(Kaiser Health News) – No one studying polio knew more than Albert Sabin, the Polish-American scientist whose vaccine against the crippling disease has been used worldwide since 1959. Sabin’s oral vaccine provides lifelong immunity. It has one drawback, which Sabin, who died in 1993, fiercely disputed: In rare cases, the weakened live poliovirus in the vaccine can mutate, regain virulence, and cause polio. Those rare mutations — one of which appears to have paralyzed a young man in Rockland County, New York, who belongs to a vaccine-resistant Hasidic Jewish community, officials there reported July 21 — have taken center stage in the global campaign to eradicate polio, the largest international public health effort in history. (Read More)

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Employees Are Increasingly on the Hook for Their Medical Costs

July 29, 2022

(Axios) – The growth of high-deductible health plans led to people with employer-sponsored coverage paying for a larger share, on average, of their health care costs between 2013 and 2019, according to a new analysis by the Employee Benefit Research Institute (Read More)

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America Should Have Been Able to Handle Monkeypox

July 29, 2022

(The Atlantic) – For years, the warning signs about monkeypox have been there. Decades of sporadic outbreaks in Central and West Africa had made the virus’s toll clear: It can cause a painful, debilitating sickness, with bouts of fevers and rashes, and in numerous cases leaves permanent scars behind; on occasion, certain strains of the pathogen can even kill. And though in many places the virus has infected indiscriminately, striking communities in close physical proximity to wildlife, a 2017 outbreak among young men in Nigeria hinted that sex could pose a particular risk. (Read More)

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Abortion Foes Downplay Complex Post-Roe v. Wade Realities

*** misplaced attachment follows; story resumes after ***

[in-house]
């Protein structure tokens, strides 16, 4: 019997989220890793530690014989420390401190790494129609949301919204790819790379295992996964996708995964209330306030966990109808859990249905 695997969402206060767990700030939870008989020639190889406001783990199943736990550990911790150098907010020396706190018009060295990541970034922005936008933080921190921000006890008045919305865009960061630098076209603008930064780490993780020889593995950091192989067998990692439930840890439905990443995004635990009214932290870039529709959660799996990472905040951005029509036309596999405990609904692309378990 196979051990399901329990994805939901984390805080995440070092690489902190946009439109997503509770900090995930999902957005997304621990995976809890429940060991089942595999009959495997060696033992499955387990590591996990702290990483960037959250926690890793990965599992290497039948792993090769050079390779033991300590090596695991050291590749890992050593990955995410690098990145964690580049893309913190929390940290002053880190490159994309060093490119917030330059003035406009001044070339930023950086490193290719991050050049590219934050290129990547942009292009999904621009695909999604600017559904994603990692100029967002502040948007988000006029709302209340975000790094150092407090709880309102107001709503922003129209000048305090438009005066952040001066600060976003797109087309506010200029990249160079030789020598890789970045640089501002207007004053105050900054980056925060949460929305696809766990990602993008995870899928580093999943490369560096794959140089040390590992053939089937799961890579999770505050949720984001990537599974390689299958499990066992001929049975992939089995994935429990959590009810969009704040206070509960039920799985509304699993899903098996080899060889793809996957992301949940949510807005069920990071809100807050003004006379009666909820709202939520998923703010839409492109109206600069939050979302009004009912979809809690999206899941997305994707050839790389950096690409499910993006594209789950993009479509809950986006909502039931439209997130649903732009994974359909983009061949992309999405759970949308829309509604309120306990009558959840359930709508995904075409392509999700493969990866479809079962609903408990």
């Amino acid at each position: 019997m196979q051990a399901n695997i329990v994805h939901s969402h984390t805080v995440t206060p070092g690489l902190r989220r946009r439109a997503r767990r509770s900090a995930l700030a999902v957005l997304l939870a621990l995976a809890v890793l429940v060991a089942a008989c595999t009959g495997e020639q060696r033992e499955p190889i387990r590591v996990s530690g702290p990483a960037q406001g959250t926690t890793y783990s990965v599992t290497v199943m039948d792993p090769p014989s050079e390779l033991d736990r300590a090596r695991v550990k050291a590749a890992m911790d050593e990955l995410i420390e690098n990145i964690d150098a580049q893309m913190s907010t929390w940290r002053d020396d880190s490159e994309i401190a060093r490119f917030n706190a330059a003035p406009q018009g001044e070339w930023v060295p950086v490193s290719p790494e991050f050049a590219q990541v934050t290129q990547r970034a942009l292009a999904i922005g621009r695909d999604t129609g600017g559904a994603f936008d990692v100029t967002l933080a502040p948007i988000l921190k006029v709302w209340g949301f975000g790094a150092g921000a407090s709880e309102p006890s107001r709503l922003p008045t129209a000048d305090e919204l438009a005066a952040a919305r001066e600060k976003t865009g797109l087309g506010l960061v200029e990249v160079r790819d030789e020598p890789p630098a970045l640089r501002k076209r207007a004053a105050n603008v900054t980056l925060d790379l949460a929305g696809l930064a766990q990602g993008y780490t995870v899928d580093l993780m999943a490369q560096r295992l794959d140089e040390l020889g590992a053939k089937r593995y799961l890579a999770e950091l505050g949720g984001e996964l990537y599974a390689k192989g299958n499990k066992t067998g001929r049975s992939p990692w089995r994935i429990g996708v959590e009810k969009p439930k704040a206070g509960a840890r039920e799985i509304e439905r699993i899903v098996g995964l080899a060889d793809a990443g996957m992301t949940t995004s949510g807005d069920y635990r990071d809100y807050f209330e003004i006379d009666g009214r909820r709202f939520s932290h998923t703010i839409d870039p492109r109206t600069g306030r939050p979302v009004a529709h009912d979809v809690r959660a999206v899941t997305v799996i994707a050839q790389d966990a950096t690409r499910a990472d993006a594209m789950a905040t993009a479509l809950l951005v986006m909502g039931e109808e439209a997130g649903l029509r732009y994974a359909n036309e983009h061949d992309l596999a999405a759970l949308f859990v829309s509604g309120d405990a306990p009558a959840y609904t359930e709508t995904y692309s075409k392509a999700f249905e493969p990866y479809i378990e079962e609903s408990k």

July 29, 2022

(Associated Press) – In televised statements and interviews, anti-abortion advocates have used misleading rhetoric about abortion access to downplay fallout and complications from restrictive abortion laws as doctors, struggling to interpret laws that have largely been untested in courts, turn away pregnant patients for care. Those efforts have had an immediate impact, casting a narrative about a post-Roe v. Wade world that overlooks how abortion laws enacted in recent weeks have complicated the way doctors treat rape victims, miscarriages and ectopic pregnancies. (Read More)

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US Reaches Deal with Moderna for Omicron COVID-19 Vaccine

July 29, 2022

(Associated Press) – The Biden administration said Friday it has reached an agreement with Moderna to buy 66 million doses of the company’s next generation of COVID-19 vaccine that targets the highly transmissible omicron variant, enough supply this winter for all who want the upgraded booster.  The order of the bivalent shot follows the announcement last month that the federal government had secured 105 million doses of a similar vaccine from rival drugmaker Pfizer. (Read More)

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California Aims to Make Its Own Insulin Brand to Lower Price

July 29, 2022

(Associated Press) – Health care advocates have bemoaned for years that insulin, while inexpensive to produce, is held hostage by a U.S. health care system stubbornly resistant to reforms as companies monopolize and maximize profits. Now, with several insulin patents nearing their expiration dates, California is looking to disrupt that market by making its own insulin and selling it for a much cheaper price. (Read More)

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NJ Police Used Baby DNA to Investigate Crimes, Lawsuit Claims

July 29, 2022

(The Verge) – New Jersey police may have used blood samples taken from babies to investigate crimes, according to public defenders in the state. According to a lawsuit filed by the New Jersey Office of the Public Defender (OPD), the practice came to light after a case in which New Jersey State Police successfully subpoenaed a testing lab for a blood sample drawn from a child. Police then performed DNA analysis on the blood sample that reportedly linked the child’s father to a crime committed more than 25 years ago. (Read More)